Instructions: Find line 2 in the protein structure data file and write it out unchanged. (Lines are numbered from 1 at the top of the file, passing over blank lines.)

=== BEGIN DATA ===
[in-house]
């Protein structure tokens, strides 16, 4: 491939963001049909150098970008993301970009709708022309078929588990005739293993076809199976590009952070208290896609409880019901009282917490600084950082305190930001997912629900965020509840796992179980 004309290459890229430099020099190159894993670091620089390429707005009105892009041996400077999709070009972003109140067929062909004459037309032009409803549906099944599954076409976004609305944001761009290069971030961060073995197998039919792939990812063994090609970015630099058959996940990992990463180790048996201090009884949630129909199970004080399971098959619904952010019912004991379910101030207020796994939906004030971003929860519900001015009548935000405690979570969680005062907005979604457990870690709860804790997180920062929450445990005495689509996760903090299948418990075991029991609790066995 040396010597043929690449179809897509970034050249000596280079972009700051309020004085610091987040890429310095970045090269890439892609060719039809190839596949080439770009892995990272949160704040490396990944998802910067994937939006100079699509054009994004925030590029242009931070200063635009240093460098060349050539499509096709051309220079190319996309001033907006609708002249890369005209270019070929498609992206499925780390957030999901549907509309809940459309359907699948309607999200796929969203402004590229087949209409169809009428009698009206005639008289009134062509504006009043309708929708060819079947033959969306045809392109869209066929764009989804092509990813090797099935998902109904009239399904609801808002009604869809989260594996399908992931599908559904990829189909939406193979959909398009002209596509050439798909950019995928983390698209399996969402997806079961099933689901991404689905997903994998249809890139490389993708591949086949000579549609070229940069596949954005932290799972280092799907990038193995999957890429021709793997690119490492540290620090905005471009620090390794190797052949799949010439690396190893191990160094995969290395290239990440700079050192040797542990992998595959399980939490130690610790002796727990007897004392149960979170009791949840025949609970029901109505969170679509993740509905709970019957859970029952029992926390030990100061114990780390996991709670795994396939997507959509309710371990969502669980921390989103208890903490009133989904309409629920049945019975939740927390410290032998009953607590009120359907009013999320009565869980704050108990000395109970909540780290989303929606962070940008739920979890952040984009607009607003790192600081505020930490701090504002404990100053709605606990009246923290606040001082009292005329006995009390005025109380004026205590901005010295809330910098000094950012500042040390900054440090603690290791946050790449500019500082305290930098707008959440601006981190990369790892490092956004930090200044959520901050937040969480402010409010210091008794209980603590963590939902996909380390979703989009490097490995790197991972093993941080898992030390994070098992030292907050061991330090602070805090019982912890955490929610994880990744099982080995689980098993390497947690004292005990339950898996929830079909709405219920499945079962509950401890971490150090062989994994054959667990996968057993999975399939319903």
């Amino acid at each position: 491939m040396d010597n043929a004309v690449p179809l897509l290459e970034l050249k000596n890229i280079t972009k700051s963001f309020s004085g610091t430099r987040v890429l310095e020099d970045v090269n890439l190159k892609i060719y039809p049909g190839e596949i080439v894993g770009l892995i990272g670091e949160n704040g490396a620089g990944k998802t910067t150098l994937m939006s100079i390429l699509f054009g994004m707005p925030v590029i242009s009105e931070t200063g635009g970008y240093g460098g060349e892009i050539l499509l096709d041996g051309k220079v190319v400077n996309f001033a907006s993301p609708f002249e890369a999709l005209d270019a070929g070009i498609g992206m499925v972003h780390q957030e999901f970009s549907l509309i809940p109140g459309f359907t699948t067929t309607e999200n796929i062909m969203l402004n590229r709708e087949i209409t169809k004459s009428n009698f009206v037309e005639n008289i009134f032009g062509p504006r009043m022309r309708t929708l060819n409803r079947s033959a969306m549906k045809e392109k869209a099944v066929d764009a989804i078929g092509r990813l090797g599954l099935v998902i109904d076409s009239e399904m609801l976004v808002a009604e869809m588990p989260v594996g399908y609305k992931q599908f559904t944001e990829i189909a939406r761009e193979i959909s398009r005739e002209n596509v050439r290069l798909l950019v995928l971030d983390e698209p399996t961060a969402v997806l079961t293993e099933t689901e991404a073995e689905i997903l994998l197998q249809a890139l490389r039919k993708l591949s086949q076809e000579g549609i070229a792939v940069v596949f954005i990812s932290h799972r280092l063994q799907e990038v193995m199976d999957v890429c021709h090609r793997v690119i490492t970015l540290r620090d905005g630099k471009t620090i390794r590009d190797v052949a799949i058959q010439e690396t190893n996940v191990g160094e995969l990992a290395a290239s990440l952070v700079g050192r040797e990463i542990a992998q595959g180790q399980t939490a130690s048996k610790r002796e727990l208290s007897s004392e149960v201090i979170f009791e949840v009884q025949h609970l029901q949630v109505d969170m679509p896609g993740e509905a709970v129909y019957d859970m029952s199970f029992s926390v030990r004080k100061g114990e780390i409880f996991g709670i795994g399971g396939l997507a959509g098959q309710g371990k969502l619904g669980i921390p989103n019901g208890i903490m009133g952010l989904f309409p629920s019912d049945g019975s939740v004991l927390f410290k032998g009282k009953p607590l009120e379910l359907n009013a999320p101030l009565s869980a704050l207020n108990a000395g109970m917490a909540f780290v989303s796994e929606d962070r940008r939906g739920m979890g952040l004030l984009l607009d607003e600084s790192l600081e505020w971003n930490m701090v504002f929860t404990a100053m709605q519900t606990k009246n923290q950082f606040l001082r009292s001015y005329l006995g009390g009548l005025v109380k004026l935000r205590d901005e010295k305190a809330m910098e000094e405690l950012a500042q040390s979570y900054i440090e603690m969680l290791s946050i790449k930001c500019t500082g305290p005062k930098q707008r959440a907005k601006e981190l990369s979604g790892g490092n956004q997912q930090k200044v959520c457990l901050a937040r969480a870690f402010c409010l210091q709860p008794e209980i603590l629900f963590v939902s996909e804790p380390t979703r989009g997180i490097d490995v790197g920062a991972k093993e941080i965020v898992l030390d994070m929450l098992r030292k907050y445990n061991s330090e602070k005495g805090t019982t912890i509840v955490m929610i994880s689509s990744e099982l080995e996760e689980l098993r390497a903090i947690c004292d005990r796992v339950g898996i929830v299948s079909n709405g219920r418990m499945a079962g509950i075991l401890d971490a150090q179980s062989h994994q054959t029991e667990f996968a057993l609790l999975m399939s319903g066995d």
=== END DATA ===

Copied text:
């Protein structure tokens, strides 16, 4: 491939963001049909150098970008993301970009709708022309078929588990005739293993076809199976590009952070208290896609409880019901009282917490600084950082305190930001997912629900965020509840796992179980 004309290459890229430099020099190159894993670091620089390429707005009105892009041996400077999709070009972003109140067929062909004459037309032009409803549906099944599954076409976004609305944001761009290069971030961060073995197998039919792939990812063994090609970015630099058959996940990992990463180790048996201090009884949630129909199970004080399971098959619904952010019912004991379910101030207020796994939906004030971003929860519900001015009548935000405690979570969680005062907005979604457990870690709860804790997180920062929450445990005495689509996760903090299948418990075991029991609790066995 040396010597043929690449179809897509970034050249000596280079972009700051309020004085610091987040890429310095970045090269890439892609060719039809190839596949080439770009892995990272949160704040490396990944998802910067994937939006100079699509054009994004925030590029242009931070200063635009240093460098060349050539499509096709051309220079190319996309001033907006609708002249890369005209270019070929498609992206499925780390957030999901549907509309809940459309359907699948309607999200796929969203402004590229087949209409169809009428009698009206005639008289009134062509504006009043309708929708060819079947033959969306045809392109869209066929764009989804092509990813090797099935998902109904009239399904609801808002009604869809989260594996399908992931599908559904990829189909939406193979959909398009002209596509050439798909950019995928983390698209399996969402997806079961099933689901991404689905997903994998249809890139490389993708591949086949000579549609070229940069596949954005932290799972280092799907990038193995999957890429021709793997690119490492540290620090905005471009620090390794190797052949799949010439690396190893191990160094995969290395290239990440700079050192040797542990992998595959399980939490130690610790002796727990007897004392149960979170009791949840025949609970029901109505969170679509993740509905709970019957859970029952029992926390030990100061114990780390996991709670795994396939997507959509309710371990969502669980921390989103208890903490009133989904309409629920049945019975939740927390410290032998009953607590009120359907009013999320009565869980704050108990000395109970909540780290989303929606962070940008739920979890952040984009607009607003790192600081505020930490701090504002404990100053709605606990009246923290606040001082009292005329006995009390005025109380004026205590901005010295809330910098000094950012500042040390900054440090603690290791946050790449500019500082305290930098707008959440601006981190990369790892490092956004930090200044959520901050937040969480402010409010210091008794209980603590963590939902996909380390979703989009490097490995790197991972093993941080898992030390994070098992030292907050061991330090602070805090019982912890955490929610994880990744099982080995689980098993390497947690004292005990339950898996929830079909709405219920499945079962509950401890971490150090062989994994054959667990996968057993999975399939319903």